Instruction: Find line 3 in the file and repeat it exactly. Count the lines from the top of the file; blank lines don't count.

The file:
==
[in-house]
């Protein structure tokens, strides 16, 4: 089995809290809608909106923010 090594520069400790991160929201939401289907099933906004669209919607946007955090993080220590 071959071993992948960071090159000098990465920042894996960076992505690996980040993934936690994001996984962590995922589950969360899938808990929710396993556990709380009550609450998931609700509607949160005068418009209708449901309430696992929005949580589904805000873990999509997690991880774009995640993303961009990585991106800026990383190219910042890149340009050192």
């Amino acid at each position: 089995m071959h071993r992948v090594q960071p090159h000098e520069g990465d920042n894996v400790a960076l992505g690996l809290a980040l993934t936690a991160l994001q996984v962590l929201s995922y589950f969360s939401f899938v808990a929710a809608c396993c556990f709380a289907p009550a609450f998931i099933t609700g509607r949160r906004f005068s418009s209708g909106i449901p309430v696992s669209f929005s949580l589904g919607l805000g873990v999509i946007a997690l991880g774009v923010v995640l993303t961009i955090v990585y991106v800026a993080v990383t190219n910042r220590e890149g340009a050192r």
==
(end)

């Amino acid at each position: 089995m071959h071993r992948v090594q960071p090159h000098e520069g990465d920042n894996v400790a960076l992505g690996l809290a980040l993934t936690a991160l994001q996984v962590l929201s995922y589950f969360s939401f899938v808990a929710a809608c396993c556990f709380a289907p009550a609450f998931i099933t609700g509607r949160r906004f005068s418009s209708g909106i449901p309430v696992s669209f929005s949580l589904g919607l805000g873990v999509i946007a997690l991880g774009v923010v995640l993303t961009i955090v990585y991106v800026a993080v990383t190219n910042r220590e890149g340009a050192r």